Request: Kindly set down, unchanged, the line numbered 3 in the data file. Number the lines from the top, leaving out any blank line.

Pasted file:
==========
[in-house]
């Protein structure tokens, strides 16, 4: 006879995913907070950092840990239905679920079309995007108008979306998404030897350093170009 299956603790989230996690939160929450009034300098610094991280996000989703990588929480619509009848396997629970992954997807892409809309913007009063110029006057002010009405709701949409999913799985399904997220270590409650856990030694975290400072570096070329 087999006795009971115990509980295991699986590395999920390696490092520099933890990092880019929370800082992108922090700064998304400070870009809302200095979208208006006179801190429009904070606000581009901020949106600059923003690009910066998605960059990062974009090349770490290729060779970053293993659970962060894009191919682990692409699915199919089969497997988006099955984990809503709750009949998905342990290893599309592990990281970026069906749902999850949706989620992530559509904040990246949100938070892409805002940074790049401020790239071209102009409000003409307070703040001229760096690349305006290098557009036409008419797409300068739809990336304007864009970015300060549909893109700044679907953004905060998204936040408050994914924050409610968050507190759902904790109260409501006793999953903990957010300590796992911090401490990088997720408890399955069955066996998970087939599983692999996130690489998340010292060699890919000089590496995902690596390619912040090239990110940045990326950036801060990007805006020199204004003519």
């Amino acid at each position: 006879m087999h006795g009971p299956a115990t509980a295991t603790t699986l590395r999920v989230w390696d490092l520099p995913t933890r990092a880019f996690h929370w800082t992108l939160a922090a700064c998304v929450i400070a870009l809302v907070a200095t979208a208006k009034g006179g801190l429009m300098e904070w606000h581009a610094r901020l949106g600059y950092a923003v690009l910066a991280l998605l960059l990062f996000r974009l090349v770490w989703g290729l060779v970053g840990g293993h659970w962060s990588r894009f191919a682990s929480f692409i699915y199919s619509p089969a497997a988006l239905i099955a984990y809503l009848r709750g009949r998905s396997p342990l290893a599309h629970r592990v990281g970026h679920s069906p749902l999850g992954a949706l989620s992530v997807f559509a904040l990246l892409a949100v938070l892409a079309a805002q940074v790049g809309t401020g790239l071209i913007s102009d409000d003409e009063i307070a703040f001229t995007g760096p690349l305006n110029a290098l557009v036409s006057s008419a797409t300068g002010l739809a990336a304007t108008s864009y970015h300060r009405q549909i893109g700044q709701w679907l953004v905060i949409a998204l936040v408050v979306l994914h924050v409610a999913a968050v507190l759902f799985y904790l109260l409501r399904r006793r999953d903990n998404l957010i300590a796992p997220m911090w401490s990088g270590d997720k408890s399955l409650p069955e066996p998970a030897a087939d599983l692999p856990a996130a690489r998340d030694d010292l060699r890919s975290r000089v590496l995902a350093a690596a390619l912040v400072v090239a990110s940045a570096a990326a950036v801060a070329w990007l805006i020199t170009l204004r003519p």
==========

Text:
């Amino acid at each position: 006879m087999h006795g009971p299956a115990t509980a295991t603790t699986l590395r999920v989230w390696d490092l520099p995913t933890r990092a880019f996690h929370w800082t992108l939160a922090a700064c998304v929450i400070a870009l809302v907070a200095t979208a208006k009034g006179g801190l429009m300098e904070w606000h581009a610094r901020l949106g600059y950092a923003v690009l910066a991280l998605l960059l990062f996000r974009l090349v770490w989703g290729l060779v970053g840990g293993h659970w962060s990588r894009f191919a682990s929480f692409i699915y199919s619509p089969a497997a988006l239905i099955a984990y809503l009848r709750g009949r998905s396997p342990l290893a599309h629970r592990v990281g970026h679920s069906p749902l999850g992954a949706l989620s992530v997807f559509a904040l990246l892409a949100v938070l892409a079309a805002q940074v790049g809309t401020g790239l071209i913007s102009d409000d003409e009063i307070a703040f001229t995007g760096p690349l305006n110029a290098l557009v036409s006057s008419a797409t300068g002010l739809a990336a304007t108008s864009y970015h300060r009405q549909i893109g700044q709701w679907l953004v905060i949409a998204l936040v408050v979306l994914h924050v409610a999913a968050v507190l759902f799985y904790l109260l409501r399904r006793r999953d903990n998404l957010i300590a796992p997220m911090w401490s990088g270590d997720k408890s399955l409650p069955e066996p998970a030897a087939d599983l692999p856990a996130a690489r998340d030694d010292l060699r890919s975290r000089v590496l995902a350093a690596a390619l912040v400072v090239a990110s940045a570096a990326a950036v801060a070329w990007l805006i020199t170009l204004r003519p």